Saturday, April 20, 2002
Protesters threaten lawsuit
By Cindy Schroeder, email@example.com
The Cincinnati Enquirer
COVINGTON As city crews resumed their cleanup of riverbank homeless camps Friday, 50 protesters met them with threats of a lawsuit, chants for justice and signs bearing messages like Stop the looting.
We're family down here, said protester Ray Moore, 28, who figures he's lived on Covington's Ohio riverbank off and on for six years.
We want to let the city know we're standing up for our rights, and they can't walk all over us, he said. Besides homeless people, the protesters included representatives of five Northern Kentucky social service agencies.
City officials who visited the scene Friday described the setting as a health hazard and a safety risk. After viewing the piles of bottles and temporary shelters marking much of West Covington's Ohio Riverfront, they vowed to do whatever it takes to clean it up.
Mark Teegarden, who volunteers for agencies serving homeless people, said about 14 of the riverbank inhabitants met Thursday night with a Covington lawyer to discuss filing a lawsuit against the city.
Mr. Teegarden and other advocates for the homeless have said everything from personal photos to a litter of kittens were scooped up and destroyed when city public works crews began razing homeless camps on Monday.
Covington officials have said they removed illegal temporary housing, including tents and tarps, on Monday, because of concerns about liability and safety on the city-owned property. Any personal items removed were taken because they were a health hazard, they said.
Everyone was given notice (before Friday) to get their personal property out, said Lt. Col. Michael Kraft, acting Covington police chief.
We were concerned for the health of the workers, Lt. Col. Kraft said. (They) were dealing with things like a mattress so soaked with urine and human feces that it wasn't safe to touch.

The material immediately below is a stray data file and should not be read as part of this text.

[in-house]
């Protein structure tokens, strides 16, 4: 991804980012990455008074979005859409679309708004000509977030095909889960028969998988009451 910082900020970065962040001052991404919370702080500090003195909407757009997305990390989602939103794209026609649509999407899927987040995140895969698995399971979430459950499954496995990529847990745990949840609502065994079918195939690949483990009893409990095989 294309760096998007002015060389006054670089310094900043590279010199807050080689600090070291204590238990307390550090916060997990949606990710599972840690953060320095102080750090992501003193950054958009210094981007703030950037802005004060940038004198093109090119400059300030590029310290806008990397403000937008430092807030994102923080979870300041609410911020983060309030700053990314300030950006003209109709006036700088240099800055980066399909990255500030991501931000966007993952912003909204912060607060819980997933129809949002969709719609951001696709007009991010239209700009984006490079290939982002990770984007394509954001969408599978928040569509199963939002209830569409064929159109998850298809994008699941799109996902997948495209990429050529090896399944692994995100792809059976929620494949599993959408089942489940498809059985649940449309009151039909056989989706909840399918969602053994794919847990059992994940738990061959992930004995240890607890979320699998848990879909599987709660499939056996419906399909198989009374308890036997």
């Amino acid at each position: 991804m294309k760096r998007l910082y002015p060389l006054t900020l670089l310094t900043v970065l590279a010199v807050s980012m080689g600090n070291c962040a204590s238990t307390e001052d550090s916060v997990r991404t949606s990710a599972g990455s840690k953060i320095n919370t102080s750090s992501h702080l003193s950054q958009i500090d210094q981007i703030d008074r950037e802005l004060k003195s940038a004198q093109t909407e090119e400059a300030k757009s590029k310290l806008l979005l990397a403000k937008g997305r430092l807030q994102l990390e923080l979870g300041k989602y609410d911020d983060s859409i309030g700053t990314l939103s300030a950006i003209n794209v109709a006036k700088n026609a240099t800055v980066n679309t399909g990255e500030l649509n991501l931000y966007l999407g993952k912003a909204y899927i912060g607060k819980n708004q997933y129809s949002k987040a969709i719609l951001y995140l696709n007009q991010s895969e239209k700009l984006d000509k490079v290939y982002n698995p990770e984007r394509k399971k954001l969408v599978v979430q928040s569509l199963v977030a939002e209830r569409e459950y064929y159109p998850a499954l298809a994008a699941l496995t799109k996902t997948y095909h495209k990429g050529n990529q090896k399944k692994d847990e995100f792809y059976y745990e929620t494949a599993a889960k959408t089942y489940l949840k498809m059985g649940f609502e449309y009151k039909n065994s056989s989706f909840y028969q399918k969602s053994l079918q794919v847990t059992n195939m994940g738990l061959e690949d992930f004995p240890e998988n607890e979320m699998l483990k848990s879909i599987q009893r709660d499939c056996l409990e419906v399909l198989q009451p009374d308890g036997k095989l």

On Friday, Covington Mayor Butch Callery, City Commissioner Alex Edmondson and City Solicitor Jay Fossett walked through many of the riverbank camps and observed part of the cleanup by general services crews.
Until you walk these paths, I don't think you can appreciate how much debris is down here, Mr. Edmondson said, as he followed a well-worn muddy path around piles of bottles, empty cans and a rusty grocery cart.
As protesters chanted, coward and We need a new mayor Friday morning, Mr. Callery held up a list of social service agencies in Cincinnati, Newport and Covington and asked the protesters to be part of the solution to the homeless problem.
Mr. Callery later vowed to continue the cleanup next week, weather permitting. I think if folks are that interested (in the homeless problem), they ought to come up with solutions, he said.
There are 24 shelter beds (for men) in Northern Kentucky, and no shelter beds for anyone with alcohol on their breath, Rachael Winters, homeless services coordinator for the Welcome House social service agency, said later.
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